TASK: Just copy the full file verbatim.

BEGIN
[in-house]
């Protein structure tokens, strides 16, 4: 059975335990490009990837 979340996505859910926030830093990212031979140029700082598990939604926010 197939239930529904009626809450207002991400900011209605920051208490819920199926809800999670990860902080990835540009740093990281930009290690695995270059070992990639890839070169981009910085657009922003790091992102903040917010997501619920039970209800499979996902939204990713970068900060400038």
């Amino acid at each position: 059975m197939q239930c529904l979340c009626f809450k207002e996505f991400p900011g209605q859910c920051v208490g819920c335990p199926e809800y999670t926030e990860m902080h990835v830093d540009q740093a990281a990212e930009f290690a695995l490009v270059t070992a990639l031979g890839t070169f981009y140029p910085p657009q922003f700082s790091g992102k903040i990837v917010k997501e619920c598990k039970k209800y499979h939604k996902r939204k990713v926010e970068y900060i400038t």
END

[in-house]
């Protein structure tokens, strides 16, 4: 059975335990490009990837 979340996505859910926030830093990212031979140029700082598990939604926010 197939239930529904009626809450207002991400900011209605920051208490819920199926809800999670990860902080990835540009740093990281930009290690695995270059070992990639890839070169981009910085657009922003790091992102903040917010997501619920039970209800499979996902939204990713970068900060400038």
């Amino acid at each position: 059975m197939q239930c529904l979340c009626f809450k207002e996505f991400p900011g209605q859910c920051v208490g819920c335990p199926e809800y999670t926030e990860m902080h990835v830093d540009q740093a990281a990212e930009f290690a695995l490009v270059t070992a990639l031979g890839t070169f981009y140029p910085p657009q922003f700082s790091g992102k903040i990837v917010k997501e619920c598990k039970k209800y499979h939604k996902r939204k990713v926010e970068y900060i400038t």